Making Time to do Info Tech Right

 
 
By Peter Coffee  |  Posted 2004-01-08 Email Print this article Print
 
 
 
 
 
 
 

Both real-time precision and timely competition belong on IT pros' agendas for '04.

When NBC needed someone to explain the accomplishment of landing the "Spirit" probe on Mars, this past Saturday night, I thought it was appropriate that the engineer they interviewed was one of the missions software specialists. In the live report that I saw from the Jet Propulsion Laboratory, that member of the mission team made exactly the right point: that the crucial challenge in accomplishments of this kind is making all the right things happen at exactly the right time. Thats not the same as merely repeating the cliché that "timing is everything." The concept of time, as a part of the execution context of software that interacts with other critical systems, can actually be gotten wrong in a frightening number of ways. For example, are you certain that your applications can correctly handle a minute with 61 seconds? Every now and then, this actually does occur--but some developers dont want to deal with it in their applications. Time should also enter into our definitions of what it means to provide backup capabilities and disaster protection plans. A plan that purports to provide a complete backup of enterprise IT data and function, but that does not set forth specific criteria for which capabilities must be back online in how much time after a disruption, is at best an academic exercise and at worst an expensive way to go out of business.
By no means last on the list is the question of timeliness in the support thats provided to IT teams and users: a critical factor in enterprise outsourcing decisions. Observers of the outsourcing industry in India, for example, identify this as a key area in which that country must retain a competitive edge to avoid getting its lunch eaten by China in the next few years. If you think that Asian providers are simply too far away to be a threat, thats OK: Mexico will happily provide a challenge closer to home.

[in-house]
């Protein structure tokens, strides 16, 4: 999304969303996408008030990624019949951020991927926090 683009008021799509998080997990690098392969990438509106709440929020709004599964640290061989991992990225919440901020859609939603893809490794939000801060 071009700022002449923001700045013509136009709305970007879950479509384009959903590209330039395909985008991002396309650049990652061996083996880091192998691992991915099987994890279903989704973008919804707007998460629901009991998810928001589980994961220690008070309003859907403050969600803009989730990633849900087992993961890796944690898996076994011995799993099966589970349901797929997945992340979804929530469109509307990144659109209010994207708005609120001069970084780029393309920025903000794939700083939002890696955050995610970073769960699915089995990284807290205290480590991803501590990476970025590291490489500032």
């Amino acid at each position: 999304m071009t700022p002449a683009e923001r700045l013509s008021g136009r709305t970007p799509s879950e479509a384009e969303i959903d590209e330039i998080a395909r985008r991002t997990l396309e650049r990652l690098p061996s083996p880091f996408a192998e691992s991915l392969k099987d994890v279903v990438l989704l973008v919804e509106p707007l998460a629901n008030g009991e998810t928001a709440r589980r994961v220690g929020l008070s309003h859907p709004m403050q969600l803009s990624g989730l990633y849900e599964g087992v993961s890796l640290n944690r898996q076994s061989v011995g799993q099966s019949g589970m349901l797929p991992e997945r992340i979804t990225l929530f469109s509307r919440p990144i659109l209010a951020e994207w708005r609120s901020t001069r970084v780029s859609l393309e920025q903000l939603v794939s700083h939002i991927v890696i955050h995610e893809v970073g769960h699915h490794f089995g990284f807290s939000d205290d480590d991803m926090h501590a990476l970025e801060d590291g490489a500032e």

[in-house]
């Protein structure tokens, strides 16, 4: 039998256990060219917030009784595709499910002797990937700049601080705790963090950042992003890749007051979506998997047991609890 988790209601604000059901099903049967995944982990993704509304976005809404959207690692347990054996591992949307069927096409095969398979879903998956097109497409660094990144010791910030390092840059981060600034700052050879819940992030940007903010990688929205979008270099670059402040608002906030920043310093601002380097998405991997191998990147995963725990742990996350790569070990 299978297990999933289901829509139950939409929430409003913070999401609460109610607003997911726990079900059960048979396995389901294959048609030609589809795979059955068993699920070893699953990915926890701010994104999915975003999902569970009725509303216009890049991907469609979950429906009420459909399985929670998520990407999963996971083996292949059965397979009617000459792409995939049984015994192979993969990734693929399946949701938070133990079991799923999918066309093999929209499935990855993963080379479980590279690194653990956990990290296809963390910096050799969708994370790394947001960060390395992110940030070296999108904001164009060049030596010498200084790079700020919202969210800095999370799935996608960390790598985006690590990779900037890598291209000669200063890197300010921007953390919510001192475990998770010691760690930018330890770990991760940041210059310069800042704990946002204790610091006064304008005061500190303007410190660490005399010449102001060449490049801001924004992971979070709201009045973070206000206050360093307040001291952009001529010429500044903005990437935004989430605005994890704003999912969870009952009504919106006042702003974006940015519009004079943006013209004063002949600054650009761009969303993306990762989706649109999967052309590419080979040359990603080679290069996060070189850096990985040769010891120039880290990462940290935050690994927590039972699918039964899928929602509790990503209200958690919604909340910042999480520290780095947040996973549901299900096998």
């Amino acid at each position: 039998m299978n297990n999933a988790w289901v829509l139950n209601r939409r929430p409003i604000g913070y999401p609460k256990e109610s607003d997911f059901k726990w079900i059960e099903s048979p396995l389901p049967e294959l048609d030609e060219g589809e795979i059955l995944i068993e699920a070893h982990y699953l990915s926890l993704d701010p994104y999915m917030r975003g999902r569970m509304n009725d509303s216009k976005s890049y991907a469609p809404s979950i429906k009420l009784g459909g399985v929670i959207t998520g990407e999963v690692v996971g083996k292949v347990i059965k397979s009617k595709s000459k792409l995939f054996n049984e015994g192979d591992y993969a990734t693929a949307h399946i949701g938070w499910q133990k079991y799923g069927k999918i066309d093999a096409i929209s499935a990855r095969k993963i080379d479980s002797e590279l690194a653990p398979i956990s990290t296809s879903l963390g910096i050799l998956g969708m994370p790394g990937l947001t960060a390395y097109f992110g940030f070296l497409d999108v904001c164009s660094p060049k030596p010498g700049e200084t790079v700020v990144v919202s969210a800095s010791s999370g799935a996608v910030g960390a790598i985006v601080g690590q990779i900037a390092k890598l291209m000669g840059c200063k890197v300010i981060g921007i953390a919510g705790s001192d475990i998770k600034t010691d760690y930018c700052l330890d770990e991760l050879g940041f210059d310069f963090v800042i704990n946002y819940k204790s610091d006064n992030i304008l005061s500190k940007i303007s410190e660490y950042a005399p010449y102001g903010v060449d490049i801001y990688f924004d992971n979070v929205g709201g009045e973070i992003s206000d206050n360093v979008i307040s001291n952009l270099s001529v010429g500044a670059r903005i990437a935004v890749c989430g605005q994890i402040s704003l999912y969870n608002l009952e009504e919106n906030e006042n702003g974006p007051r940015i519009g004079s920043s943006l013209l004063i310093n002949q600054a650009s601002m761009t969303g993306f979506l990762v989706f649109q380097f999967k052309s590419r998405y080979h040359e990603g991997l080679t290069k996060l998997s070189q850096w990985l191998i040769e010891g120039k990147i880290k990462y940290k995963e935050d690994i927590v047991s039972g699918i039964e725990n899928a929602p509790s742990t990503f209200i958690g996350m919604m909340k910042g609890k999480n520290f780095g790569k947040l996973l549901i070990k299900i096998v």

Overall, though, I see plenty of reasons to expect a year of good things for IT professionals: opportunities to do creative work, and the resources to do that work well. Heres wishing you the best of times in 2004. Whats making your IT clock run faster this year?
 
 
 
 
Peter Coffee is Director of Platform Research at salesforce.com, where he serves as a liaison with the developer community to define the opportunity and clarify developers' technical requirements on the company's evolving Apex Platform. Peter previously spent 18 years with eWEEK (formerly PC Week), the national news magazine of enterprise technology practice, where he reviewed software development tools and methods and wrote regular columns on emerging technologies and professional community issues.Before he began writing full-time in 1989, Peter spent eleven years in technical and management positions at Exxon and The Aerospace Corporation, including management of the latter company's first desktop computing planning team and applied research in applications of artificial intelligence techniques. He holds an engineering degree from MIT and an MBA from Pepperdine University, he has held teaching appointments in computer science, business analytics and information systems management at Pepperdine, UCLA, and Chapman College.
 
 
 
 
 
 
 

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